Freewriting: Untapped Metacognition

Freewriting: Untapped Metacognition

A first-year composition lesson is about to begin: the instructor takes attendance, pulls up her PowerPoint, and asks students to take out something to write with; they’re going to start with a freewrite. This is a common scene in writing classrooms, often used as an activity to capture students’ attention, ask them to form an opinion, explore their ideas on the subject matter, prepare for small-group discussions, etc. But freewriting as an activity to cultivate ideas, to ask students to express themselves, or to simply wake up ignores an aspect that instructors often overlook: freewriting as a metacognitive tool. Metacognition is a hot topic in education and has been proven to be a keystone in transfer, and instructors are constantly trying new things to improve the metacognitive skills of their students. This paper will give a brief review of metacognition, explain the background of freewriting, and suggest how freewriting as metacognition might be incorporated in the classroom.


Introduced by John Flavell in 1976, metacognition has grown to be an astounding body of scholarship. It means thinking about one’s thinking, and at its foundation is a critical awareness of one’s learning that facilitates success in education (Anderson; Flavell; National Academies of Sciences; Tanner). Metacognition is often broken into three: planning, monitoring, and evaluation. (Anderson; Lv and Chen; Tanner). Though scholars use different terms, metacognitive strategies can usually be placed into one of these categories. Students utilizing metacognition learn more effectively because of their ability to “monitor their progress, determine when they are having problems, and adjust their learning accordingly” (Ford et al, 220). Tanner suggests multidisciplinary activities that facilitate metacognition at different learning phases, including asking students to evaluate what they already know before the unit starts, identify things they are confused about in medias res, and recognize how their thinking has grown and changed after all is finished. (116). As students engage in metacognition, they can think through their learning choices, empowering them to make better decisions.

Transfer, students’ ability to take knowledge from one situation or class and use it in another, has been identified as a key benefit of student metacognition (Beauford, 152; Driscoll et al.). If students think about what they are doing academically and why, they can identify other areas of their lives where the same learning applies. Today, many scholars use reflective journaling to prompt student metacognition for transfer in first-year writing, including N.J. Anderson, who recommends the method with two caveats: First, the types of questions given by the teacher must prompt students to be aware of their thinking. Anderson gives sample questions, such as asking students what they need to do in their next essay to improve their score, what strategies they use to listen in class, and what they could do better that would improve their learning. It is not enough to simply ask students what they did wrong: students must be able to identify the how and why as well. Second, teachers must explicitly discuss cognitive processes. The goal is not to “trick” students into being mindful. Anderson writes, “Teachers must be consistent in their reminders of the importance of being metacognitively aware during learning” (182). If a student does not know he or she is being metacognitive, then the benefits of metacognition, such as transfer, probably are not happening like we want. But if instructors write good prompts and give students enough cognitive instruction, metacognition through reflective journals can improve student learning and writing exponentially.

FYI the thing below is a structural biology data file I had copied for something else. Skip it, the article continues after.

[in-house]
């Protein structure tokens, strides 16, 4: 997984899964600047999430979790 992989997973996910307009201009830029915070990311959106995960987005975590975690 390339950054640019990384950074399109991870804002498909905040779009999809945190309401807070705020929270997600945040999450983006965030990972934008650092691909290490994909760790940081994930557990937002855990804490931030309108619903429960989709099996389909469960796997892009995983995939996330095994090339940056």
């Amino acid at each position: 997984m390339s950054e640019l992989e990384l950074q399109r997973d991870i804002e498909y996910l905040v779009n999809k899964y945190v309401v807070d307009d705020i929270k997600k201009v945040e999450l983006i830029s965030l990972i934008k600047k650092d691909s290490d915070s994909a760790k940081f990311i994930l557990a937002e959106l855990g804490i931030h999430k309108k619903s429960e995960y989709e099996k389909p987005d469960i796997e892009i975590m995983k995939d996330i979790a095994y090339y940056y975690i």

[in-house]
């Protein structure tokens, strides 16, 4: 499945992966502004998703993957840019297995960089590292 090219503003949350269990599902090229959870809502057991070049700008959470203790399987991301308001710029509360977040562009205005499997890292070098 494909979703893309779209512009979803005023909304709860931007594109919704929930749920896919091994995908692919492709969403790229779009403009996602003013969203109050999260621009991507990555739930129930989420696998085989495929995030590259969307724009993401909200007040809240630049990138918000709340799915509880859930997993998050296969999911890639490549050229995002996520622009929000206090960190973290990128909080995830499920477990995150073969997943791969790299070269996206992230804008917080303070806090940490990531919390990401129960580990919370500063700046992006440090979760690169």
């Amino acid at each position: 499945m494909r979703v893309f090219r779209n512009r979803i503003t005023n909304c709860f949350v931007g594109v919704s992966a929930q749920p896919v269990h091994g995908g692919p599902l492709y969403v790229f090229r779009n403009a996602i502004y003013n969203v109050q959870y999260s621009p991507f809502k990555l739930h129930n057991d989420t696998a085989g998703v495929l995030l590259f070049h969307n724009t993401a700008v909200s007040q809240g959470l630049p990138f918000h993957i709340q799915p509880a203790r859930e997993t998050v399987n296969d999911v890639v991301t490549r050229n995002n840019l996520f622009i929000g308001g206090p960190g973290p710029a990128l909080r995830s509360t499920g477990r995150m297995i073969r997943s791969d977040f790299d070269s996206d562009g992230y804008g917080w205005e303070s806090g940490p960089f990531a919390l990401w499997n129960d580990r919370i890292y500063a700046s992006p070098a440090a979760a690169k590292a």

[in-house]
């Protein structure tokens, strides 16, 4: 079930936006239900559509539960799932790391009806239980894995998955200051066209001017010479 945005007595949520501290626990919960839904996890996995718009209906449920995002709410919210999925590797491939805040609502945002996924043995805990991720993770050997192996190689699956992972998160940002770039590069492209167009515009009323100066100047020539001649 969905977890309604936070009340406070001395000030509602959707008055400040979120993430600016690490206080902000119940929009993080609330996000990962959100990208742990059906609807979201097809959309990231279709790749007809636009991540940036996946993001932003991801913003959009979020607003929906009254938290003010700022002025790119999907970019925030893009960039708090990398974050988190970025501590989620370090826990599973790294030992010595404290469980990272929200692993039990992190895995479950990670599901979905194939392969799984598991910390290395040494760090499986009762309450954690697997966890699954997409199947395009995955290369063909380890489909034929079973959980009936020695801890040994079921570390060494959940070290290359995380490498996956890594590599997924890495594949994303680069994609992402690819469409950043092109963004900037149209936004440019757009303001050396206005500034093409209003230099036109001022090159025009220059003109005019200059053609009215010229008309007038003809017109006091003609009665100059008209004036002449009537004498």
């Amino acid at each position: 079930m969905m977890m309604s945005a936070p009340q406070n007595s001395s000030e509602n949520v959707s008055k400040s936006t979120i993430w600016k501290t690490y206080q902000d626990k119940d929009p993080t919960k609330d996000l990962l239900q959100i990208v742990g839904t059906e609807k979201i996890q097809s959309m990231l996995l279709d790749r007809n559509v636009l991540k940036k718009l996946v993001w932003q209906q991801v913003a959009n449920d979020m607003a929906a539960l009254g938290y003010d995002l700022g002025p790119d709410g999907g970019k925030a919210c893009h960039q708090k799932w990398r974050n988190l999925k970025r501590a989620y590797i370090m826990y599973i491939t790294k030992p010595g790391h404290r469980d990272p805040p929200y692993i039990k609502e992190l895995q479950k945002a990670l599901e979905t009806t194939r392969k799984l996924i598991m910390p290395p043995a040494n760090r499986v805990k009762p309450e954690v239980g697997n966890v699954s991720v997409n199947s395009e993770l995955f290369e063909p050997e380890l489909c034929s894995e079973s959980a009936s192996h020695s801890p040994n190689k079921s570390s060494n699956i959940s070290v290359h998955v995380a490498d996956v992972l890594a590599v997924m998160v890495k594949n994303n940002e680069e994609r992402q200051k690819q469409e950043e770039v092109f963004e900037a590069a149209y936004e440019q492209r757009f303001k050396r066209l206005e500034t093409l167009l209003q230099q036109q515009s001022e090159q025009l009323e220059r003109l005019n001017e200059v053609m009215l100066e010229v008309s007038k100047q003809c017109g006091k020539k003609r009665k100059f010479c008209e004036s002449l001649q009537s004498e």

Lindenman et al. second Anderson’s work, arguing that though metacognition is important for student growth, getting students to use their newfound knowledge in their writing (in revision, specifically) is more difficult than it seems, and simply asking cogitating questions is often not enough. The researchers conducted a qualitative analysis of student revision and reflection assignments, coding both and looking for patterns. They found that sometimes students could write an insightful reflection on what their paper needs to improve, but when researchers looked at the “revised” writing sample, they found that much of the students’ own observations about their revision needs were left out of the final draft: